Paying attention to “online buzz” harms returns — research

Posted by Robin Powell on September 21, 2021

Paying attention to “online buzz” harms returns — research





In his 1998 paper, Do Investors Trade Too Much? (the answer was yes for retail clients of discount brokerage firms), Terrance Odean noted that investors tend to limit their searches to investment alternatives that capture their attention and choose from a significant set of investment alternatives when they make purchases.

Odean and co-author Brad Barber have done extensive research on the performance and habits of individual investors. Among their findings is that, on average, individual investors lose money from trading — and not all the losses can be explained by trading costs.

In their 2008 study, All that Glitters: The Effect of Attention and News on the Buying Behavior of Individual and Institutional Investors, they made the case that limited attention prevents retail investors from considering all available information and possible stock choices. Instead, many retail investors choose stocks to buy from the subset of stocks that catch their attention. Because most investors own only a few stocks and do not sell short, limited attention plays a smaller role in their sales decision.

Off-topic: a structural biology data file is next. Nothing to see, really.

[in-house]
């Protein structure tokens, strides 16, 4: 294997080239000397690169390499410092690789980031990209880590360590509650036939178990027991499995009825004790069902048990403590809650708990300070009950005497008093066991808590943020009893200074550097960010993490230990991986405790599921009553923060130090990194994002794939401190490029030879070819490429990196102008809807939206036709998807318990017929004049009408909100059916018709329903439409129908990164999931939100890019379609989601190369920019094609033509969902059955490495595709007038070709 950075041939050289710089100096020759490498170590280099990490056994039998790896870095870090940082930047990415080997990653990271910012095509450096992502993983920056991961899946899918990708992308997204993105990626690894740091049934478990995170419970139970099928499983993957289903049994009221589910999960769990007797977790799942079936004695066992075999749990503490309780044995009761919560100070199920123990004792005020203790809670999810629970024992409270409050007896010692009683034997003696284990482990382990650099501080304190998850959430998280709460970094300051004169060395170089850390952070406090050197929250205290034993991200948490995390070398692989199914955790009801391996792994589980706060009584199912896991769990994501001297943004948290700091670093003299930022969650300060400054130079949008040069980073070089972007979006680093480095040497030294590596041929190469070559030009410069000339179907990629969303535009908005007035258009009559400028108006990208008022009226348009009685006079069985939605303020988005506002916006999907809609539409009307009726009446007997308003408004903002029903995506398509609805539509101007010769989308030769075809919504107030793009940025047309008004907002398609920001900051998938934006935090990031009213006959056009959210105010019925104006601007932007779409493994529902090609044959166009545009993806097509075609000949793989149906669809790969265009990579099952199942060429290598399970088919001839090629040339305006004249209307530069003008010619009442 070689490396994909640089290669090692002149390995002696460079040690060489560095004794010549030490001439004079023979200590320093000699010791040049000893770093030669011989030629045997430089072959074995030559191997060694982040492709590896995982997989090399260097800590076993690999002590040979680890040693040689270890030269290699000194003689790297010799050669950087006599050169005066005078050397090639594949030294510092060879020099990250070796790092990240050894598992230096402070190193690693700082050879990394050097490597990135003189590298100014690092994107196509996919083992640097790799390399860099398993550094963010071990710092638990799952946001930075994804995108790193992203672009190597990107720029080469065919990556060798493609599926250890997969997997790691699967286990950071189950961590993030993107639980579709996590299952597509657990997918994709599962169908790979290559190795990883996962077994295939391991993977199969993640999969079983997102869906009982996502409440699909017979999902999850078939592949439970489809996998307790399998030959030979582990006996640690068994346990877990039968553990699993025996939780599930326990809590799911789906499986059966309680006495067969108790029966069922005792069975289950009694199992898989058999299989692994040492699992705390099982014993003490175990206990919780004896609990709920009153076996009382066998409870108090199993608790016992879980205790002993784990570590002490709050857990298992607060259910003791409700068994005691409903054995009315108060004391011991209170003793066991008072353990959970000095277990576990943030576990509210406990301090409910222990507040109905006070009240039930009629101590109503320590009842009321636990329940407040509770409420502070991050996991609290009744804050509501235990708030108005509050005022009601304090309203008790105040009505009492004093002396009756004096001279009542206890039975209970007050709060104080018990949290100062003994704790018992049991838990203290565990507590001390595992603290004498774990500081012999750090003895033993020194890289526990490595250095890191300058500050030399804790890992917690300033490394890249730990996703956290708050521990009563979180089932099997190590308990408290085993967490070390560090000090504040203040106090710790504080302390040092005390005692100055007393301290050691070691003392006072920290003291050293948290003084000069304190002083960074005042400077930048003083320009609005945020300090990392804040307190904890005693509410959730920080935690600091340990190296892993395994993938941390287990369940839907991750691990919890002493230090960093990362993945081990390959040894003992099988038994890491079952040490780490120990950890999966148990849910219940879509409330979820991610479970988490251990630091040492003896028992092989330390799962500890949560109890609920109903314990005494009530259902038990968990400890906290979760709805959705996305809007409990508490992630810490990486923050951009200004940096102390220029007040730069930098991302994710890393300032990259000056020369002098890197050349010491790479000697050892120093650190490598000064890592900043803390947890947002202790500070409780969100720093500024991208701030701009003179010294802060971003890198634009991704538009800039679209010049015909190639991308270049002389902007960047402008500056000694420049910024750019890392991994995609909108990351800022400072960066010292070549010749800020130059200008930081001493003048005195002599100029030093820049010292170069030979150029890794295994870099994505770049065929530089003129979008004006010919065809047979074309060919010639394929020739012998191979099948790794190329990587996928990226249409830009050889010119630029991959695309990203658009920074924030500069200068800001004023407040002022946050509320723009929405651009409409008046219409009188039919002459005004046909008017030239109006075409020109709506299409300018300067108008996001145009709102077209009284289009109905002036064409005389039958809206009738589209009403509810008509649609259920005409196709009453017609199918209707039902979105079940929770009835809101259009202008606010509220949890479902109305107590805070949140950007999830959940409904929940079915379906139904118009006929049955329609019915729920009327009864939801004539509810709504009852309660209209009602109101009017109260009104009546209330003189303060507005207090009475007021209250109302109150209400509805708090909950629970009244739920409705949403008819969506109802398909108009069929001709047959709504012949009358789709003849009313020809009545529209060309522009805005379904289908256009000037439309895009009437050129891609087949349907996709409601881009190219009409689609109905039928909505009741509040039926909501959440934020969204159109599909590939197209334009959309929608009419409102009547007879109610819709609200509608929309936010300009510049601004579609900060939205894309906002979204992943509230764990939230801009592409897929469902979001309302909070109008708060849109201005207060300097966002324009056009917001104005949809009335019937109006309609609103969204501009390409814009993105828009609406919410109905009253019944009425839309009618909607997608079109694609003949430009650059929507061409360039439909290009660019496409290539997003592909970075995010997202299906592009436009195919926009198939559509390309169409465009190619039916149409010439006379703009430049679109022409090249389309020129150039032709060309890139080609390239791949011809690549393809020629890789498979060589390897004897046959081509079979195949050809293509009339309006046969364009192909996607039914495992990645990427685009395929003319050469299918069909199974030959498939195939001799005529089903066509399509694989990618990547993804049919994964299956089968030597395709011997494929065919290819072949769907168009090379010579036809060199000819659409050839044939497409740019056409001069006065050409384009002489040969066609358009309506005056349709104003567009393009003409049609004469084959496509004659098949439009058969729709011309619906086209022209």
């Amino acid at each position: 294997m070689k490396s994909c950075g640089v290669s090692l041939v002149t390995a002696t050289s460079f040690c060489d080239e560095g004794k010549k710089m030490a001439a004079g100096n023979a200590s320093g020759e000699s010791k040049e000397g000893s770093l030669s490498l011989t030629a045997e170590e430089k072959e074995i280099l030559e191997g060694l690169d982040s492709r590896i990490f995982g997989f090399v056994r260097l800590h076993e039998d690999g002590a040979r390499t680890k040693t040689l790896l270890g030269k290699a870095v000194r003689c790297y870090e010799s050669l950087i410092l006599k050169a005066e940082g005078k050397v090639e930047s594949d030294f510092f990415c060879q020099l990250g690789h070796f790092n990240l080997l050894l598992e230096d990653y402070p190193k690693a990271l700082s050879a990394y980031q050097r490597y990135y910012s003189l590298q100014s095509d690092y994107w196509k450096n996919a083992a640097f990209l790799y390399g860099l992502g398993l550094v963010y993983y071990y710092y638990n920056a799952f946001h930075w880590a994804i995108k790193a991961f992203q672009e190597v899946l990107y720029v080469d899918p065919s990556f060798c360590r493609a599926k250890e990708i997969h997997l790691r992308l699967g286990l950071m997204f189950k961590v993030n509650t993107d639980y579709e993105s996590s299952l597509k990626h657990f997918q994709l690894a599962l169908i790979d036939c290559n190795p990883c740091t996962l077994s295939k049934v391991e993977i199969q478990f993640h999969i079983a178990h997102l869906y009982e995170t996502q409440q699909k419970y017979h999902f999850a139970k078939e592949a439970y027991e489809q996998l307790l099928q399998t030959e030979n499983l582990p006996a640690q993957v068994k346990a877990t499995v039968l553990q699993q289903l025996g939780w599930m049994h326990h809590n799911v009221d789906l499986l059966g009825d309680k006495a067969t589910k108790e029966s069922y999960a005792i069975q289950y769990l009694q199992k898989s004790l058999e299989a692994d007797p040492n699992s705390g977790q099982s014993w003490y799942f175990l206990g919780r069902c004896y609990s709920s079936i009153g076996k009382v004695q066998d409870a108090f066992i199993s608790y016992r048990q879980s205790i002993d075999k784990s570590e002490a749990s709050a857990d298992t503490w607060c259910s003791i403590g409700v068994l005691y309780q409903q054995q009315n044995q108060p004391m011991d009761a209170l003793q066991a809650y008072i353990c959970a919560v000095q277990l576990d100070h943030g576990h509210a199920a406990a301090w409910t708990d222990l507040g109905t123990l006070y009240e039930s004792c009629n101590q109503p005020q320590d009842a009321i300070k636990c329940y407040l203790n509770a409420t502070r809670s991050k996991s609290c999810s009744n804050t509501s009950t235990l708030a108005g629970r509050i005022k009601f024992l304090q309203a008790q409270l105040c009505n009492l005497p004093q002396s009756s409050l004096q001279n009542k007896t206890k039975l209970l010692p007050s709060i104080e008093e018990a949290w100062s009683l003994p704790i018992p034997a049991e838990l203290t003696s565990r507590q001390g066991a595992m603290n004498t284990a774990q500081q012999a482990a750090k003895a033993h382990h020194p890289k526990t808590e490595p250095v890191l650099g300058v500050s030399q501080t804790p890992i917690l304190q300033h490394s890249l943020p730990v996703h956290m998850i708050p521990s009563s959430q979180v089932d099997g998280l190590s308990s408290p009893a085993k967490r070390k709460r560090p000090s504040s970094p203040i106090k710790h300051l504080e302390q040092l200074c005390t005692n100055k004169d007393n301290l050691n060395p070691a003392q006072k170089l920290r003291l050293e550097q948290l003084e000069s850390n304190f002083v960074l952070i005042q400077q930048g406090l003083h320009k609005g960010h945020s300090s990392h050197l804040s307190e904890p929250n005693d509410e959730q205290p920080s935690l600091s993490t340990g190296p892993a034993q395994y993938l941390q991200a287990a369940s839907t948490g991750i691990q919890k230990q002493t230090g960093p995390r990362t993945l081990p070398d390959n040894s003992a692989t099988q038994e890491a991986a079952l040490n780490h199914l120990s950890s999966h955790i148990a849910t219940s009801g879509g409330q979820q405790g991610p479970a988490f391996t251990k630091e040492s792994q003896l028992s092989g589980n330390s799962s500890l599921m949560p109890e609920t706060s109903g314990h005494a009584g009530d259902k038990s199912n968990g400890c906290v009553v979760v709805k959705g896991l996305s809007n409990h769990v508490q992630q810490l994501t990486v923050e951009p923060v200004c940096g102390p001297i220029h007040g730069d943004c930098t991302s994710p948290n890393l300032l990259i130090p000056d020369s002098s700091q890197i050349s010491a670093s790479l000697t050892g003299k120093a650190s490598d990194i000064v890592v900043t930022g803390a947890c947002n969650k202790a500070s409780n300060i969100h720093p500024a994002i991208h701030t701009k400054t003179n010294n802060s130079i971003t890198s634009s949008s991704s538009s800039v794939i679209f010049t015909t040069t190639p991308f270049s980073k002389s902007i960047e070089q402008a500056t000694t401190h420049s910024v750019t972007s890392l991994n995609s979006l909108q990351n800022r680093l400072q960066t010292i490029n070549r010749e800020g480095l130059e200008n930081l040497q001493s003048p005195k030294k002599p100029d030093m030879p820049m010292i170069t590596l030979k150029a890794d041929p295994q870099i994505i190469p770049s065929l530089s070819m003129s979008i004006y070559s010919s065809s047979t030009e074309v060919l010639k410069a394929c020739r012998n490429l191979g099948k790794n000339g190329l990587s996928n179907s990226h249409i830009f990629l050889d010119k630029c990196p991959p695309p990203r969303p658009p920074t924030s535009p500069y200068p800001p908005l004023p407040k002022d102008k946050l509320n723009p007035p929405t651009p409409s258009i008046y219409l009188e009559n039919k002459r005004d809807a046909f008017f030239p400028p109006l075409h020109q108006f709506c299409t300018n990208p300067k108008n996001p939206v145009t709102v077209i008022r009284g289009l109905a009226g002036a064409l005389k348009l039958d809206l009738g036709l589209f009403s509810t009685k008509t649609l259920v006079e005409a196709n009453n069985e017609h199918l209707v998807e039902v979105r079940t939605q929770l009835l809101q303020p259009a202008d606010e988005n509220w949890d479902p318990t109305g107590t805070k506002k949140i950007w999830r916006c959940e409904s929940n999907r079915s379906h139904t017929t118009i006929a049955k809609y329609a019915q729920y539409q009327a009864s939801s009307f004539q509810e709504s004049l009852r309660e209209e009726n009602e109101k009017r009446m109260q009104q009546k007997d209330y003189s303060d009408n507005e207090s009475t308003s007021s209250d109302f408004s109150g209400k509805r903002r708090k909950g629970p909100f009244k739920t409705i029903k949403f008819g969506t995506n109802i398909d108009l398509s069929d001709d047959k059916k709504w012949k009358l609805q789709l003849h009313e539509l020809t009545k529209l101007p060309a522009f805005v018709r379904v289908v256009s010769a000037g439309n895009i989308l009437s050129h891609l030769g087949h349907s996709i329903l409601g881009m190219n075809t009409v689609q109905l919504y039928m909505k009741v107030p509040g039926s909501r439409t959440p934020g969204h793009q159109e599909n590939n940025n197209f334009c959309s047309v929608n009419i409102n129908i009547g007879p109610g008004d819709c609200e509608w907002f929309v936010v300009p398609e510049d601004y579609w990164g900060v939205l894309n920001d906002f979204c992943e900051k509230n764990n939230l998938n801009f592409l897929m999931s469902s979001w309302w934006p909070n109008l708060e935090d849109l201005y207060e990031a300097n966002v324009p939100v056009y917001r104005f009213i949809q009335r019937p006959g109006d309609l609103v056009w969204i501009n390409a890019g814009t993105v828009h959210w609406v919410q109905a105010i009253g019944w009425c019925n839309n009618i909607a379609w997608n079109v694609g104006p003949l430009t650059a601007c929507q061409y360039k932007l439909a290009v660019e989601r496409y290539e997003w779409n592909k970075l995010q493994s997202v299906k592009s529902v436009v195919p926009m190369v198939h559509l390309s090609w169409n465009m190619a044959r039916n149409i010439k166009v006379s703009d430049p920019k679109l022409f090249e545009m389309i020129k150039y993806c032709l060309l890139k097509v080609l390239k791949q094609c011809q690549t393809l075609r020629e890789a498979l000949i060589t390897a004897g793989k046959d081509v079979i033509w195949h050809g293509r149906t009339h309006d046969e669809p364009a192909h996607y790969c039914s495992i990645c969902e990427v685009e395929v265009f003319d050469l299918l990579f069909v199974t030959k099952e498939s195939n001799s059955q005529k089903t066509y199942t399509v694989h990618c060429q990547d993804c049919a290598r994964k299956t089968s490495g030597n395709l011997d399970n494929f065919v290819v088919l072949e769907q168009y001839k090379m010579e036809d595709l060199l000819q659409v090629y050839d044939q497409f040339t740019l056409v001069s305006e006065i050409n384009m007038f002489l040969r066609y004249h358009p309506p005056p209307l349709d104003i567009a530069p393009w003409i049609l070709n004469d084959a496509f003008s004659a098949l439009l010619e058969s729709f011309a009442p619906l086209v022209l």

Hong-Yi Chen, Hsuan-Chi Chen and Christine Lai, authors of the study Internet Search, Fund Flows, and Fund Performance, published in the August 2021 issue of the Journal of Banking and Finance, used the search volume index (SVI) provided by Google Trends as a direct measure of investor attention to explore the connection between attention-grabbing information and fund flows. They also investigated whether investor attention affects future fund performance and the survivorship of new funds.